``````foldr (\_ n -> 1 + n) 0 [1,2,3,4,5] = 1+(1+(1+(1+(1+0))))
``````

That is what the `foldr` for

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There's several equivalent ways to understand it. First one: `foldr f z [1, 2, 3, 4, ..., n]` computes the following value:

``````f 1 (f 2 (f 3 (f 4 (f ... (f n z)))))
``````

``````length [1,2,3,4] = foldr (\_ n -> 1 + n) 0 [1,2,3,4]
= (\_ n -> 1 + n) 1 ((\_ n -> 1 + n) 2 ((\_ n -> 1 + n) 3 ((\_ n -> 1 + n) 4 0)))
= (\_ n -> 1 + n) 1 ((\_ n -> 1 + n) 2 ((\_ n -> 1 + n) 3 (1 + 0)))
= (\_ n -> 1 + n) 1 ((\_ n -> 1 + n) 2 (1 + (1 + 0)))
= (\_ n -> 1 + n) 1 (1 + (1 + (1 + 0)))
= 1 + (1 + (1 + (1 + 0)))
= 1 + (1 + (1 + 1))
= 1 + (1 + 2)
= 1 + 3
= 4
``````

Another one is to start from this function, which copies a list:

``````listCopy :: [a] -> [a]
listCopy [] = []
listCopy (x:xs) = x : listCopy xs
``````

That may look like a trivial function, but `foldr` is basically just that, but except of hardcoding the empty list `[]` and the pair constructor `:` into the right hand side, we instead use some arbitrary constant and function supplied as arguments. I sometimes like to call these arguments `fakeCons` and `fakeNil` (`cons` and `nil` are the names of the `:` operator and `[]` constant in the Lisp language), because in a sense you're "copying" the list but using fake constructors:

``````foldr fakeCons fakeNil [] = fakeNil
foldr fakeCons fakeNil (x:xs) = fakeCons x (subfold xs)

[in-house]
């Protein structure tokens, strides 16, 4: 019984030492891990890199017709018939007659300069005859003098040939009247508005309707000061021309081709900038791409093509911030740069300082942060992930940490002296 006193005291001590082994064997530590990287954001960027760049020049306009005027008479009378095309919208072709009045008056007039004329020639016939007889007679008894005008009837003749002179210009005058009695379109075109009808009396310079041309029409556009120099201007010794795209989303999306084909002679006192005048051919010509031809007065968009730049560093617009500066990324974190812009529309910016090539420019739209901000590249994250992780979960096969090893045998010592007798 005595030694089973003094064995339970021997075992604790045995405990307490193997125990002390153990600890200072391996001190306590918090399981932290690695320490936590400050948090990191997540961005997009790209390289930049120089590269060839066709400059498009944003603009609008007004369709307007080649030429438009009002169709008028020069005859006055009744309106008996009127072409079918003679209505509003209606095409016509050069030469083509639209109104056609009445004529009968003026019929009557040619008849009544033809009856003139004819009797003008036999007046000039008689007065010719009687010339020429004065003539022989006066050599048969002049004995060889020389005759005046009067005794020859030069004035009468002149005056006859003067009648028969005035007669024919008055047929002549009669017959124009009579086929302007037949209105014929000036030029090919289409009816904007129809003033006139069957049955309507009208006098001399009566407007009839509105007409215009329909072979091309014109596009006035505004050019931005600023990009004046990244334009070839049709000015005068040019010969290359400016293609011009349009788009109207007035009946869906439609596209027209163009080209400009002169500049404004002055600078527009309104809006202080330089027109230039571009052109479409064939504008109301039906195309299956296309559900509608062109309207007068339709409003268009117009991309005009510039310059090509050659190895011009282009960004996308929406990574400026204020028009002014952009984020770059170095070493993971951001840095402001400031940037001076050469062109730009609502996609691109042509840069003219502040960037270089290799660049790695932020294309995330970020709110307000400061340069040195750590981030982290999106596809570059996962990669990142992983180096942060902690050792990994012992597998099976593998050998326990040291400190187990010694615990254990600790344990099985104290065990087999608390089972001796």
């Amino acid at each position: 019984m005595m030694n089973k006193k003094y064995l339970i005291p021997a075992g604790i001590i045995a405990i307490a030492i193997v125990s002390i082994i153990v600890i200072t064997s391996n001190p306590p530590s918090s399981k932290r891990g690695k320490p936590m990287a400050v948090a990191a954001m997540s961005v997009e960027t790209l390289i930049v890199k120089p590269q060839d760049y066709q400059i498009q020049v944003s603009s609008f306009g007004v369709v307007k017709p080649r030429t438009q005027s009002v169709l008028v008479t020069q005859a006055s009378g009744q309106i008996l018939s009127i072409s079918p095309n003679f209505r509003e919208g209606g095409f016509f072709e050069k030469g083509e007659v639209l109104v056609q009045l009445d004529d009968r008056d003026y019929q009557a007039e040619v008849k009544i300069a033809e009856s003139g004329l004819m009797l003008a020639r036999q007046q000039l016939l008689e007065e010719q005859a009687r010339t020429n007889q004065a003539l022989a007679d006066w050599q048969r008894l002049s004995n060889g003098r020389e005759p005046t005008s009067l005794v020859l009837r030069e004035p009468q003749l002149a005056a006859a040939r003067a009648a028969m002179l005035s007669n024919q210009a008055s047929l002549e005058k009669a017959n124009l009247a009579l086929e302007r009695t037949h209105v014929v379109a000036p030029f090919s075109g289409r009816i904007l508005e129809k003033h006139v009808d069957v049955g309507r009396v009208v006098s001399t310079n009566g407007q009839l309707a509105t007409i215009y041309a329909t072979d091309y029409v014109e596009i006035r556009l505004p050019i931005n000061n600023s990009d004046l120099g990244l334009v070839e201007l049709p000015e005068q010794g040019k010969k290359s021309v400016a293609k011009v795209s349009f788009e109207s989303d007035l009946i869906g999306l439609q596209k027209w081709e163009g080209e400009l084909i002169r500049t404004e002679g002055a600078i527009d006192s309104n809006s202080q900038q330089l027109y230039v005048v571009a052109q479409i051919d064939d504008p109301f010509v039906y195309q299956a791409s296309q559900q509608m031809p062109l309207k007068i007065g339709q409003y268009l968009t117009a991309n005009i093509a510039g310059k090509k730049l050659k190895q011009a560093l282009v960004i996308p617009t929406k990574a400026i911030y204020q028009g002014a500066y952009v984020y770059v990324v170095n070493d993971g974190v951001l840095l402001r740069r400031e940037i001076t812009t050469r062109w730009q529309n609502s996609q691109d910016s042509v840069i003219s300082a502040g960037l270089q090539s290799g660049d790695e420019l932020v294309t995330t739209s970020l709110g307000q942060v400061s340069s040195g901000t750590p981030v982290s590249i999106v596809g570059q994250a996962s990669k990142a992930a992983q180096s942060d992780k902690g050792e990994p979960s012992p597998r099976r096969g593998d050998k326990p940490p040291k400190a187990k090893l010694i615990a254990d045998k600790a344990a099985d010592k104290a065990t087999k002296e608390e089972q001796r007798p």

where subfold = foldr fakeCons fakeNil
``````

So under this interpretation, your `length` function is "copying" a list, except that instead of the empty list it's using `0`, and instead of `:` it's discarding the elements and adding 1 to the running total.

And here's yet a third intepretation of `foldr f z xs`:

1. `z` is the solution of your problem when the list is empty.
2. `f` is a function that takes two arguments: an element of the list , and a partial solution: the solution to your problem for the list of elements that appear to the right of the element that's passed to `f`. `f` then produces a solution that's "one element bigger."

So in the case of `length`:

1. The length of an empty list is 0, so that's why you use 0 as the second argument to `foldr`.
2. If the length of `xs` is `n`, then the length of `x:xs` is `n+1`. That's what your first argument to `foldr`, `\_ n -> n + 1`, is doing: it's computing the length of a list, given as arguments the first element of the list (which in this case we ignore) and the length of the rest of the list (`n`).

This way of thinking about `foldr` is very powerful, and should not be underestimated. Basically, in the function that you pass as the first argument to `foldr`, you're allowed to assume that the problem you're trying to solve has already been solved for all lists shorter than the one you're dealing with. All your argument function has to do, then, is to compute an answer for a list that's one element longer.